15. Add tang with leftover frozen fruit

We all know that frozen fruit is great in a smoothie, but if you happen to have some leftover frozen berries, try adding them to your next salad dressing recipe. Frozen fruit is known to be just as nutritious and flavorful as fresh fruit. What does suffer somewhat is its texture, which can become pulpy as the cellular structure of the fruit degrades in the freezer. While this may be less desirable for out-of-hand eating, it is ideal for making salad dressing, where the goal is to fully emulsify all the ingredients into a smooth texture.

The key to using frozen fruit is to thaw it in the refrigerator before incorporating it into your dressing. If you notice any leftover juices from the thawed fruit, add this to the dressing for flavor, but do note that you may need to amend the amount of oil you use to prevent the dressing from becoming too watery.

16. Enhance the flavor with vanilla extract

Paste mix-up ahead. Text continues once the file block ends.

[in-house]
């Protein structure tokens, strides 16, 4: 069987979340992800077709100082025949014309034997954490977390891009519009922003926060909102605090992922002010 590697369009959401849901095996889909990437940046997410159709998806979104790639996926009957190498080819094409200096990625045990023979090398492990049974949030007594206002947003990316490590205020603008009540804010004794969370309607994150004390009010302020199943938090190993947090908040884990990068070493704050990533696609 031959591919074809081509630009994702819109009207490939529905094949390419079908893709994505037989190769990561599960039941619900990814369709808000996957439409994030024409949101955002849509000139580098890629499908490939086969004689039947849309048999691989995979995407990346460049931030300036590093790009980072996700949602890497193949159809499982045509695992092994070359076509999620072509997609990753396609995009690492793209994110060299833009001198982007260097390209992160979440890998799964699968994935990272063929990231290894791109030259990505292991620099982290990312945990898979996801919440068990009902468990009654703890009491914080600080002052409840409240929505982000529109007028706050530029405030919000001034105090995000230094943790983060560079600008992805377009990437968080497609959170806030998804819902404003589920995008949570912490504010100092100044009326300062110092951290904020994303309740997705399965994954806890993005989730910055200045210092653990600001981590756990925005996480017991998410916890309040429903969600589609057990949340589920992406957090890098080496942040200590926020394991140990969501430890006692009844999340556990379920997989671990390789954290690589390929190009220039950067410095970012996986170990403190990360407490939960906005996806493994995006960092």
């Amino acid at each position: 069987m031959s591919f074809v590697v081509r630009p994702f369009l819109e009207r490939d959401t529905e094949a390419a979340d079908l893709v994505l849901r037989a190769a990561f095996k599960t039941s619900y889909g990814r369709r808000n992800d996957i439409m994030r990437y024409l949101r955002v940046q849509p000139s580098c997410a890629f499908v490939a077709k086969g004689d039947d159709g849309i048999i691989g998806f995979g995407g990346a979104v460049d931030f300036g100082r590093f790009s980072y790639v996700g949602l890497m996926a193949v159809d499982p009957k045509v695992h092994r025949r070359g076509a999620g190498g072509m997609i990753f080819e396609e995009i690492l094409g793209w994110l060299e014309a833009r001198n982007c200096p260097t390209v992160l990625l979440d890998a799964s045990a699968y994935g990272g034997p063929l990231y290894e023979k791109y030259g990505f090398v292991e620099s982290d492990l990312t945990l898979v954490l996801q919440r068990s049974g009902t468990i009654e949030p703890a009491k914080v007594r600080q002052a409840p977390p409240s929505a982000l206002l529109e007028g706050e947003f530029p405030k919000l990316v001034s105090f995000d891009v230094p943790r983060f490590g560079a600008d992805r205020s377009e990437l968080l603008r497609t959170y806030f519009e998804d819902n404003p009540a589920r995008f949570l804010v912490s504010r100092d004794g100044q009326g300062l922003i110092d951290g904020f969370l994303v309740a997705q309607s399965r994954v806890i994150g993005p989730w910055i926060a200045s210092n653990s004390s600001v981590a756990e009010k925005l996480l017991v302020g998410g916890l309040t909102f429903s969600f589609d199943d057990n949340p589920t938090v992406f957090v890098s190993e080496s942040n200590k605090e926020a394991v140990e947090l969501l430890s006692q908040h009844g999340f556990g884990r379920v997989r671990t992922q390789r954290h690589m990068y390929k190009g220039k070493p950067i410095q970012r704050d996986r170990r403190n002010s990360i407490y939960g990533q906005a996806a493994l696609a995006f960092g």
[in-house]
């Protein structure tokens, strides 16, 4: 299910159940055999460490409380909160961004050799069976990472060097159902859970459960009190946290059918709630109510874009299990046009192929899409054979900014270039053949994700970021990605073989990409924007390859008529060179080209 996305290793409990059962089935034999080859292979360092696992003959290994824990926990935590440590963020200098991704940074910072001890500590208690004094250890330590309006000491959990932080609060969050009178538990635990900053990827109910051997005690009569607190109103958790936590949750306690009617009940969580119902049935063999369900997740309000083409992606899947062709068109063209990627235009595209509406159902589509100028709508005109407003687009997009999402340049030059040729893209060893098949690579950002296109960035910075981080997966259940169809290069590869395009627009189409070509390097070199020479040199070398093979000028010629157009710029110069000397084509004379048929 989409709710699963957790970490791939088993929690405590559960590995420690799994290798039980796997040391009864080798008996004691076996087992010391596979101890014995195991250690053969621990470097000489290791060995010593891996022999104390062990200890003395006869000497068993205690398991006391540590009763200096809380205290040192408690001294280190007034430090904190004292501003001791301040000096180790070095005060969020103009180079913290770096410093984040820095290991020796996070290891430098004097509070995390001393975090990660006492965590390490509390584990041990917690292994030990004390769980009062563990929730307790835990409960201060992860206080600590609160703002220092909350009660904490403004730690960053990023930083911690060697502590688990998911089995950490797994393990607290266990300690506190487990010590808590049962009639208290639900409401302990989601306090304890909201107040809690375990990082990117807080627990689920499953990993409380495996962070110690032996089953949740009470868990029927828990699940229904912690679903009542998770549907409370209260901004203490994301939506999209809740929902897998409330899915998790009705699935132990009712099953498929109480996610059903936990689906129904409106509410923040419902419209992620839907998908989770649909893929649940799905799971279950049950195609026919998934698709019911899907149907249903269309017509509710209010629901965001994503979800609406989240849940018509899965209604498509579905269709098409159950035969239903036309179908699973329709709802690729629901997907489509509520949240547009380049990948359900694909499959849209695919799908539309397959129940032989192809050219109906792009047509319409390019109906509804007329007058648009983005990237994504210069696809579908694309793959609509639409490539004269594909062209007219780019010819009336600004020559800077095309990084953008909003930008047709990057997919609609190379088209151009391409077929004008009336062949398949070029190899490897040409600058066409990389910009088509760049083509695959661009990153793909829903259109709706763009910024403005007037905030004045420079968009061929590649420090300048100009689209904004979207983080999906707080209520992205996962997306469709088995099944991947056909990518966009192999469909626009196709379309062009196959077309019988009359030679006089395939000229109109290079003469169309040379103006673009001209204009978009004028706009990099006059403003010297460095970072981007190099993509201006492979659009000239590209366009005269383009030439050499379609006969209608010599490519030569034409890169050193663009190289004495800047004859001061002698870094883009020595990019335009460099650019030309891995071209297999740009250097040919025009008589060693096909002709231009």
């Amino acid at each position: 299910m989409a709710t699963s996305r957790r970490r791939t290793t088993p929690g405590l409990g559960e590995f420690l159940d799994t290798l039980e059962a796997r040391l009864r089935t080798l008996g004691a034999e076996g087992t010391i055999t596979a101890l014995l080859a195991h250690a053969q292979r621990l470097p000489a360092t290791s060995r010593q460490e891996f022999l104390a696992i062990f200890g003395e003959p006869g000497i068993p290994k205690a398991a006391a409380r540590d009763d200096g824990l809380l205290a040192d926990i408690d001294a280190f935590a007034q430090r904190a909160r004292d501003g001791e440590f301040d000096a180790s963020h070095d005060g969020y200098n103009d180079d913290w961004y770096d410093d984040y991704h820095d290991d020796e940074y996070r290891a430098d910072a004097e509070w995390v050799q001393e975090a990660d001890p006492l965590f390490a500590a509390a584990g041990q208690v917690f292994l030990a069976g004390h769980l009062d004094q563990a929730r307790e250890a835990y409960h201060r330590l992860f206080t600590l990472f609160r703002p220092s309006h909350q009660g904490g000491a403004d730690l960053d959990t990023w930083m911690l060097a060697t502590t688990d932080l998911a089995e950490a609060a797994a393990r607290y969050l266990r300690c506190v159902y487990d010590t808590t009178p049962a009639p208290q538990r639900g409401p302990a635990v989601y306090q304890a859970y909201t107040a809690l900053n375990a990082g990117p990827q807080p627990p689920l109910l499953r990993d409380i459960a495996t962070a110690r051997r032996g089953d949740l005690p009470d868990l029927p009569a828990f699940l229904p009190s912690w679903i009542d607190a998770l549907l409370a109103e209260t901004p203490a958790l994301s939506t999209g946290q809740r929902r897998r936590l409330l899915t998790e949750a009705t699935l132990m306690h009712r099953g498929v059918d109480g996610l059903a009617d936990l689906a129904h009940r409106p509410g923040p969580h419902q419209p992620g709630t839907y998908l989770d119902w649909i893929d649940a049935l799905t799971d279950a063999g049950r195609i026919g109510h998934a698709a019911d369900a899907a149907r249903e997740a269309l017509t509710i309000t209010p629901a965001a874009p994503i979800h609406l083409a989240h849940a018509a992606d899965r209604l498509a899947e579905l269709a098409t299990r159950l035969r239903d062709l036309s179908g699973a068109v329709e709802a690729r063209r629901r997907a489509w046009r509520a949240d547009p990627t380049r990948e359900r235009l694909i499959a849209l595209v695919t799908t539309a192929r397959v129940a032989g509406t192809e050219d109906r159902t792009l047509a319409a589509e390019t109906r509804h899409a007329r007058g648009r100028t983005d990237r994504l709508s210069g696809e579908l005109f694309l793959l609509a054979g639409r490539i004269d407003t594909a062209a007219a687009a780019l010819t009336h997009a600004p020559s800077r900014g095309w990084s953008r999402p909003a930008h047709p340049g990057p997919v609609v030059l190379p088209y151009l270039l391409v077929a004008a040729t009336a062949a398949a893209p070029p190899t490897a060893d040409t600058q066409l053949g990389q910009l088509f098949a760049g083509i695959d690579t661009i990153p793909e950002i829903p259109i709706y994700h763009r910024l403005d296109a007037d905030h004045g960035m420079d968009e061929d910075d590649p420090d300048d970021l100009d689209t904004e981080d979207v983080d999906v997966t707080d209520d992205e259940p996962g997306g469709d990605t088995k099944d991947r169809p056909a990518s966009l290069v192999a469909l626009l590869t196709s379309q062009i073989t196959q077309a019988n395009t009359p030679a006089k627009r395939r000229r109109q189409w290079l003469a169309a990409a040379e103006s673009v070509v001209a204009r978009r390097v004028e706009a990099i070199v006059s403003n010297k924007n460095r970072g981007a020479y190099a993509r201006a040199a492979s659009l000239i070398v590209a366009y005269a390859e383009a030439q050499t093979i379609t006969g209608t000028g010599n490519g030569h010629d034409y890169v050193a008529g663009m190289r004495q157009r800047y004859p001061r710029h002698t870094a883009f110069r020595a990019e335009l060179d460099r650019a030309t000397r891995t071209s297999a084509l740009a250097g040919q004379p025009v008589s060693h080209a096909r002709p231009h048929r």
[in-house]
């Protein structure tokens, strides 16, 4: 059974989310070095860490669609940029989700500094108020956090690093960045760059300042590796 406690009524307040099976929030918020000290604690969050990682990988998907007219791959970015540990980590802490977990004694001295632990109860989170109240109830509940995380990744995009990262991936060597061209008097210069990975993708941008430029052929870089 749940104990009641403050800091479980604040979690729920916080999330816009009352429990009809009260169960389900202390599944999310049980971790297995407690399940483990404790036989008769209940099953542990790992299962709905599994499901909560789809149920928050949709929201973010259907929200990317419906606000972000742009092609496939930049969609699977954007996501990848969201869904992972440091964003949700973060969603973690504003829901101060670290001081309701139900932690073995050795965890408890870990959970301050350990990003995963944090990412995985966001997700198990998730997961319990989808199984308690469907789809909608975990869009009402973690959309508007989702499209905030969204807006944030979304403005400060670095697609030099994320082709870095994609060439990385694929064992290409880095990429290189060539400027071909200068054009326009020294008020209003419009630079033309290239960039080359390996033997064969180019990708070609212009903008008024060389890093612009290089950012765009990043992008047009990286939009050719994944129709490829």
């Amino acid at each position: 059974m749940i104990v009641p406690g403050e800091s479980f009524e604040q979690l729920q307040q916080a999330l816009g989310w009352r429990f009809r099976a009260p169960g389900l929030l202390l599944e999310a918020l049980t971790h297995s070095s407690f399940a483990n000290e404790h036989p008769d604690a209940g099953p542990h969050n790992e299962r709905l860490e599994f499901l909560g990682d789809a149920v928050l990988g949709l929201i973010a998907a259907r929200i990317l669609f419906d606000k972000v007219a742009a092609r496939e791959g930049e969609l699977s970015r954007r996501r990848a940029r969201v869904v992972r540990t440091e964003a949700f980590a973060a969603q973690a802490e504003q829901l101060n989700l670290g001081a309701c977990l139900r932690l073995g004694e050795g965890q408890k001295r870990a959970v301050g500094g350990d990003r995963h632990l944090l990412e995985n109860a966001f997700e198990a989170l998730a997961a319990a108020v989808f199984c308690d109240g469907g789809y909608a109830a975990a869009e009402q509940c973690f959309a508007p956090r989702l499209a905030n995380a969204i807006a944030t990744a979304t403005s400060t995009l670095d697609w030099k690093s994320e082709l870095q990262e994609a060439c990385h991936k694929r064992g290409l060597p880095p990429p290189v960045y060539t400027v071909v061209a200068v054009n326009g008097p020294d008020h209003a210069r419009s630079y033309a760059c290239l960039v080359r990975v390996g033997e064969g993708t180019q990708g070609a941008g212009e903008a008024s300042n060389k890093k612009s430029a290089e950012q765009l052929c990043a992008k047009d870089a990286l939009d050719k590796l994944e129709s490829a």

While vanilla extract may be more well-known for its enhancement of desserts and baked goods, it is a versatile ingredient that has its place in savory applications, including as an ingredient in salad dressings. Though you may think the vanilla will overpower the other components of your salad dressing, this is hardly the case if it is used in moderation. Its role in recipes is to amplify sweet ingredients while tempering bitter and acidic ones. Vanilla harmonizes all of the ingredients in a salad dressing, allowing them to perfectly meld together.

Among the most ideal accompaniments to vanilla in salad dressing recipes are maple syrup and white chocolate. This dynamic trio is a match made in heaven when paired with bitter greens, like arugula, tangy goat cheese, tart blueberries, and rich macadamia nuts. It can also be a game changer when assembling a bright tomato vinaigrette, where it naturally balances out the acidity of the fruit.